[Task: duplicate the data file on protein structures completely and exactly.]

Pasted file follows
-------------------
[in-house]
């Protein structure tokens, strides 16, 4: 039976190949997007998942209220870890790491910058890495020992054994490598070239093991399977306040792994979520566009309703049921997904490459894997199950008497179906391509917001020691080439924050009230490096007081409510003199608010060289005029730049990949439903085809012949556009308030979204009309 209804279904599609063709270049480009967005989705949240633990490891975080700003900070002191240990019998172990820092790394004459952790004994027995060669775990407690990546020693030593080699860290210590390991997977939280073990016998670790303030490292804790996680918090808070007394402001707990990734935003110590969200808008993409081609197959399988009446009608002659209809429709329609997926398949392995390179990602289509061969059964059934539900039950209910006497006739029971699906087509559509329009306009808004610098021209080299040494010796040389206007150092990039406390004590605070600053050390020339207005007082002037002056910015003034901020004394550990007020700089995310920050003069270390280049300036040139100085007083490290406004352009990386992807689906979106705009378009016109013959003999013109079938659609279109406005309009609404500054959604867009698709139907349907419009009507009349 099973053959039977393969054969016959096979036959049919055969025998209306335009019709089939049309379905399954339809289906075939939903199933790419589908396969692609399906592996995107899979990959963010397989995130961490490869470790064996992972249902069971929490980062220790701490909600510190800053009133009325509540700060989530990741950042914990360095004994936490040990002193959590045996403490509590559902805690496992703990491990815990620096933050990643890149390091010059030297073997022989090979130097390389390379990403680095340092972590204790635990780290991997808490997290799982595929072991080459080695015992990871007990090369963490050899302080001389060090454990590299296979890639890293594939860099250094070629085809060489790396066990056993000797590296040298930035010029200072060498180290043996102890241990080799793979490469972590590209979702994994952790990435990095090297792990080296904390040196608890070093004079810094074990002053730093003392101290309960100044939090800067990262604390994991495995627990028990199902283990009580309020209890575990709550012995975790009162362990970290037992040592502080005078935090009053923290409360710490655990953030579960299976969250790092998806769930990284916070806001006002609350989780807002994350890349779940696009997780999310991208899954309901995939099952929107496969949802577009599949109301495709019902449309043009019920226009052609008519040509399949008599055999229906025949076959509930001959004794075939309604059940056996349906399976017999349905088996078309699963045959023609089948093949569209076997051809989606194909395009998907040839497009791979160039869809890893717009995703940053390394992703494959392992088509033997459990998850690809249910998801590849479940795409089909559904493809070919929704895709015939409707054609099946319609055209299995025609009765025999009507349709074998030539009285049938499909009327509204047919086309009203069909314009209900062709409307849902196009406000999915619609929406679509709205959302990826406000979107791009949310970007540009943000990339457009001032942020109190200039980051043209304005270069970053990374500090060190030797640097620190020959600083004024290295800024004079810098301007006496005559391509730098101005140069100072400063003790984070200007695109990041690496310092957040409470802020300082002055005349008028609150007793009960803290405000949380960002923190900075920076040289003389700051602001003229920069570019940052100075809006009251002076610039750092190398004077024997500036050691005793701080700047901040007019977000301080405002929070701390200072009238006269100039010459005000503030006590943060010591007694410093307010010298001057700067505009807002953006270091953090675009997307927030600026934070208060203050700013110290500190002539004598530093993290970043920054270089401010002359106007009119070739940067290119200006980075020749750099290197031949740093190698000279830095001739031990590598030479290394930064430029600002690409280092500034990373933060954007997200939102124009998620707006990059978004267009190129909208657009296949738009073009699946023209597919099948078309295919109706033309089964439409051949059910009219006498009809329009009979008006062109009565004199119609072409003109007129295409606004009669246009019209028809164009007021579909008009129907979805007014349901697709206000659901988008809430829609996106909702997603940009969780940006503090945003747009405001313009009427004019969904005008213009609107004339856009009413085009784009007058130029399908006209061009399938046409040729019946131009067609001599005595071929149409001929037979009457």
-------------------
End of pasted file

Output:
[in-house]
């Protein structure tokens, strides 16, 4: 039976190949997007998942209220870890790491910058890495020992054994490598070239093991399977306040792994979520566009309703049921997904490459894997199950008497179906391509917001020691080439924050009230490096007081409510003199608010060289005029730049990949439903085809012949556009308030979204009309 209804279904599609063709270049480009967005989705949240633990490891975080700003900070002191240990019998172990820092790394004459952790004994027995060669775990407690990546020693030593080699860290210590390991997977939280073990016998670790303030490292804790996680918090808070007394402001707990990734935003110590969200808008993409081609197959399988009446009608002659209809429709329609997926398949392995390179990602289509061969059964059934539900039950209910006497006739029971699906087509559509329009306009808004610098021209080299040494010796040389206007150092990039406390004590605070600053050390020339207005007082002037002056910015003034901020004394550990007020700089995310920050003069270390280049300036040139100085007083490290406004352009990386992807689906979106705009378009016109013959003999013109079938659609279109406005309009609404500054959604867009698709139907349907419009009507009349 099973053959039977393969054969016959096979036959049919055969025998209306335009019709089939049309379905399954339809289906075939939903199933790419589908396969692609399906592996995107899979990959963010397989995130961490490869470790064996992972249902069971929490980062220790701490909600510190800053009133009325509540700060989530990741950042914990360095004994936490040990002193959590045996403490509590559902805690496992703990491990815990620096933050990643890149390091010059030297073997022989090979130097390389390379990403680095340092972590204790635990780290991997808490997290799982595929072991080459080695015992990871007990090369963490050899302080001389060090454990590299296979890639890293594939860099250094070629085809060489790396066990056993000797590296040298930035010029200072060498180290043996102890241990080799793979490469972590590209979702994994952790990435990095090297792990080296904390040196608890070093004079810094074990002053730093003392101290309960100044939090800067990262604390994991495995627990028990199902283990009580309020209890575990709550012995975790009162362990970290037992040592502080005078935090009053923290409360710490655990953030579960299976969250790092998806769930990284916070806001006002609350989780807002994350890349779940696009997780999310991208899954309901995939099952929107496969949802577009599949109301495709019902449309043009019920226009052609008519040509399949008599055999229906025949076959509930001959004794075939309604059940056996349906399976017999349905088996078309699963045959023609089948093949569209076997051809989606194909395009998907040839497009791979160039869809890893717009995703940053390394992703494959392992088509033997459990998850690809249910998801590849479940795409089909559904493809070919929704895709015939409707054609099946319609055209299995025609009765025999009507349709074998030539009285049938499909009327509204047919086309009203069909314009209900062709409307849902196009406000999915619609929406679509709205959302990826406000979107791009949310970007540009943000990339457009001032942020109190200039980051043209304005270069970053990374500090060190030797640097620190020959600083004024290295800024004079810098301007006496005559391509730098101005140069100072400063003790984070200007695109990041690496310092957040409470802020300082002055005349008028609150007793009960803290405000949380960002923190900075920076040289003389700051602001003229920069570019940052100075809006009251002076610039750092190398004077024997500036050691005793701080700047901040007019977000301080405002929070701390200072009238006269100039010459005000503030006590943060010591007694410093307010010298001057700067505009807002953006270091953090675009997307927030600026934070208060203050700013110290500190002539004598530093993290970043920054270089401010002359106007009119070739940067290119200006980075020749750099290197031949740093190698000279830095001739031990590598030479290394930064430029600002690409280092500034990373933060954007997200939102124009998620707006990059978004267009190129909208657009296949738009073009699946023209597919099948078309295919109706033309089964439409051949059910009219006498009809329009009979008006062109009565004199119609072409003109007129295409606004009669246009019209028809164009007021579909008009129907979805007014349901697709206000659901988008809430829609996106909702997603940009969780940006503090945003747009405001313009009427004019969904005008213009609107004339856009009413085009784009007058130029399908006209061009399938046409040729019946131009067609001599005595071929149409001929037979009457």